Does anyone know anything about entrapped catheters during embolisation? we found out 13 years later that they’d left 2 catheters in my daughter’s arteries running from brain to thigh. they didn’t tell us!! the catheters are now causing pain from issues with circulation
Two posts now in respect to catheters left behind, I find that very odd. I’m going to use some Dr. Google and see if there is a reason but I had never heard of it, until now! Take Care, John
there’s a reason you don’t hear about it. they don’t tell their patients! my daughter already had an adverse outcome from the embolisation - severe short term memory deficit which they denied at the time. so its never been recorded anywhere. they told me it would probably resolve spontaneously. 14 years later, it hasnt. that’s not recorded anywhere either.
Any opportunity for consult elsewhere, another hospital within reach? I’ve found the neuro folks I dealt with really good and if there is an opportunity I would take it. There must be a way to remove them? Sounds like quite an odd situation to me. I would love to hear the explanation of why they are there… Take Care, John.
i’ve had plenty of time to research the subject while i wait 7 months for the hospital responsible to address my questions. Sometimes catheters get stuck when using onyx to embolise an AVM. its not widely reported. if they inject the onyx too quickly or they are too slow to remove the catheters when the onyx refluxes it can cause them to become trapped. there are several ways they can try to remove them if that happens. it is regarded as a serious complication but maybe, like in my daughter’s case they just pretend it never happened! there’s very little, if any studies done on patients who have experienced this.
there are plenty of mentions of catheter entrapment during embolisation in the literature i.e. neurosurgery journals. but there dont seem to be any studies done on the patients who have experienced this. some articles mention that most patients have no ill effects from having metre-long foreign bodies in their arteries but how would they know??
it was certainly not mentioned as a risk of embolisation before my daughter signed a consent. neither was short term memory deficit because the area of her AVM was not on the memory circuit, however, onyx can migrate and it can be hard to predict its migration path, and there a many parts of the brain that can affect memory.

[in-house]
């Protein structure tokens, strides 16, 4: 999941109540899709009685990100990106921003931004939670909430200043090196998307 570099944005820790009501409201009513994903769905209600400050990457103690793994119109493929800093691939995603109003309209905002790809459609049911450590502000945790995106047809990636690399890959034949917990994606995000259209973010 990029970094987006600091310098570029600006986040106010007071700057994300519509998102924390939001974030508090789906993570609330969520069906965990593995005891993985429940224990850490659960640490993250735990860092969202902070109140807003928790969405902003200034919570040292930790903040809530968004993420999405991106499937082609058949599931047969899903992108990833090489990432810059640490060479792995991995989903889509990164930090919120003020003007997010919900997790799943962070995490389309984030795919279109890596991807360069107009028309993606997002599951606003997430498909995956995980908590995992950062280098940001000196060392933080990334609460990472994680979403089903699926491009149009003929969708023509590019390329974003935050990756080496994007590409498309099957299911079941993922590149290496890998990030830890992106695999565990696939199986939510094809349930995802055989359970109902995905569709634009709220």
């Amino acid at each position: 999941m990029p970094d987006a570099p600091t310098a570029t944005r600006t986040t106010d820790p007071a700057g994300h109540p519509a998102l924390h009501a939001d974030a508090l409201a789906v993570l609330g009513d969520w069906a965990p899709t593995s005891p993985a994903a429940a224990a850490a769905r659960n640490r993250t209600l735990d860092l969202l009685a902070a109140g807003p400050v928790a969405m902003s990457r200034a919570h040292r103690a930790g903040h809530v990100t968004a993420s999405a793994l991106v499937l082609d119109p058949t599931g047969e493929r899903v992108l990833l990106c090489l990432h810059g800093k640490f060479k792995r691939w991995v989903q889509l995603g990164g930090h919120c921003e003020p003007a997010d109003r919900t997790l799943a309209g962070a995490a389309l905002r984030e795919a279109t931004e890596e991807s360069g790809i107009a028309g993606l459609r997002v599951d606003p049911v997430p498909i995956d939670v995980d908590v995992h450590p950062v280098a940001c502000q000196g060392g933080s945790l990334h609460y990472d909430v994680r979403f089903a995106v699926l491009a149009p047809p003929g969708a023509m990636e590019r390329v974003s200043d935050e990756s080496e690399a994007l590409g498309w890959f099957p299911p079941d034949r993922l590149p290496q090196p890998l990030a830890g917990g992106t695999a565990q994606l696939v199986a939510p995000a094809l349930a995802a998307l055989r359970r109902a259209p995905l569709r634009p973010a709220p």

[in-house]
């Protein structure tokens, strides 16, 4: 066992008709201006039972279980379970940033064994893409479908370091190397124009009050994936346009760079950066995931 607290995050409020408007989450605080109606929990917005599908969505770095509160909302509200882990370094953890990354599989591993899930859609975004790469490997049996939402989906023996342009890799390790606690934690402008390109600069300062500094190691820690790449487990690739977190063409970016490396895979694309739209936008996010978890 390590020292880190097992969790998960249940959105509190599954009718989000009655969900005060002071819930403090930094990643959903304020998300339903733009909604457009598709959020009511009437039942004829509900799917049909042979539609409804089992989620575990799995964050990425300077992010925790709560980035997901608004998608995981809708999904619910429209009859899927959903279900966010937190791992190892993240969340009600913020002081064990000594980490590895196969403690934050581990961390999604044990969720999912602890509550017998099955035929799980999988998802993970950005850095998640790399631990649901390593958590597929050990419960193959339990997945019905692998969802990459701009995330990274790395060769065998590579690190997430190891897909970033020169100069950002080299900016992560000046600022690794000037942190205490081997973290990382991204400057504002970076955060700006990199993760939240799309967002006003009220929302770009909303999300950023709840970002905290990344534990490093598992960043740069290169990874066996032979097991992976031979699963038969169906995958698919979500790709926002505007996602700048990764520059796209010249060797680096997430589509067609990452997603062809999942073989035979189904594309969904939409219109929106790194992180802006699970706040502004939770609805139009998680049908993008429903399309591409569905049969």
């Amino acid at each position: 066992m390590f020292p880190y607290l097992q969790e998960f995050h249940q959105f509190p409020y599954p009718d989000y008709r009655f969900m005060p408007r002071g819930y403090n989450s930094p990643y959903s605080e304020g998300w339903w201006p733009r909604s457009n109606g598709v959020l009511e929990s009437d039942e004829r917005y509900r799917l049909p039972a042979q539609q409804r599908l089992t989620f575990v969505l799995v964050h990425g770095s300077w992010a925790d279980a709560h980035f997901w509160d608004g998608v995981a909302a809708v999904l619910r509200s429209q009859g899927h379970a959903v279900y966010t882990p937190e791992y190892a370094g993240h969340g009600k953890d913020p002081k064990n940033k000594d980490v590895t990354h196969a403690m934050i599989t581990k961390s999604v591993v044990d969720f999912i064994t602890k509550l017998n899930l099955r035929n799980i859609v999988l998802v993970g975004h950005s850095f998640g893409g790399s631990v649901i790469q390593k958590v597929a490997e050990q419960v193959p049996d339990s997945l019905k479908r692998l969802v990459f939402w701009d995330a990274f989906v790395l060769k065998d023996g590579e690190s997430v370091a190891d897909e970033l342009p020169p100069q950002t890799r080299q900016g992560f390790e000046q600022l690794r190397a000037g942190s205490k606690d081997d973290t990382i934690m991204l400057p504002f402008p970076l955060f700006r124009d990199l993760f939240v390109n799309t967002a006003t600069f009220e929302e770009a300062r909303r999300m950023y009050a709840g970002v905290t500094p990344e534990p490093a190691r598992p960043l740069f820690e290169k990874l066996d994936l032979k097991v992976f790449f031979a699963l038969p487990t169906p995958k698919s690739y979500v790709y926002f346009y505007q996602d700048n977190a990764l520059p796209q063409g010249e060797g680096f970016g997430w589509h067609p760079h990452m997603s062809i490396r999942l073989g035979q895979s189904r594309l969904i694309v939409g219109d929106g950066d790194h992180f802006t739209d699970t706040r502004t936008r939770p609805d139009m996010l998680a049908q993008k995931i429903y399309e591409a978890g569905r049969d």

yes we have consulted another neurosurgeon and vascular specialists from another two hospitals. they are very non-committal. one described the situation as bizarre - I think she meant - the fact that we werent told. their investigation is on-going but they are hesitant (with good reason) to touch them despite my daughters pain and impaired circulation.
Quite a situation for sure, and you’ve done a great deal of research and the consults. Not sure what my next step would be to try to improve, and I would guess the hesitation may be associated to risk in taking further steps. That would be a guess on my part. I hoe they’re able to provide some clarification on possibilities to you. Take Care, John.
thanks John and Greg, can you believe doctors are not always reporting these incidents? how many people are walking around with catheters in their arteries that they don’t even know are there? how would anyone know the real number of these incidents if they’re not reported? and are retained catheters ever mentioned as a serious risk of embolisation before patients consent? has anyone out there been warned about this before they signed a consent?
the neuroradiologist was aparently very experienced and the brain surgeon (a god-like figure in the neurosurgical world, described to us as the best brain surgeon in Australia). both of them responsible for lying to us and withholding the information that the catheters had been retained.
When I mentioned “Not always reported”, I was referring to MAUDE, medical device (Medical and User Device Experience database) A physician would/should always inform the patient, but not necessarily the company or MAUDE.
Thank you for sharing this.
After reading all the above, I must say I learned something. Frightening! As a former surgical ICU R.N., caring for heart patients, I don’t recall anything similar with regard to catheters getting stuck. (Must be the onyx thing.) I would think the surgeon has an obligation to tell the patient so that measures can be taken to follow up on its position and risks to the patient’s well being. I see you’ve done a great deal of research. Did it include reading your daughter’s chart? I don’t know how old she is, but in the US an adult has a right to read his/her own chart. The request is made through the hospital’s Medical Records Department, and requires proof of identity. I’ve done so myself, to help with my understanding of what happened prior to my emergency craniotomy for my AVM rupture. I will anticipate the response. Thank you so much.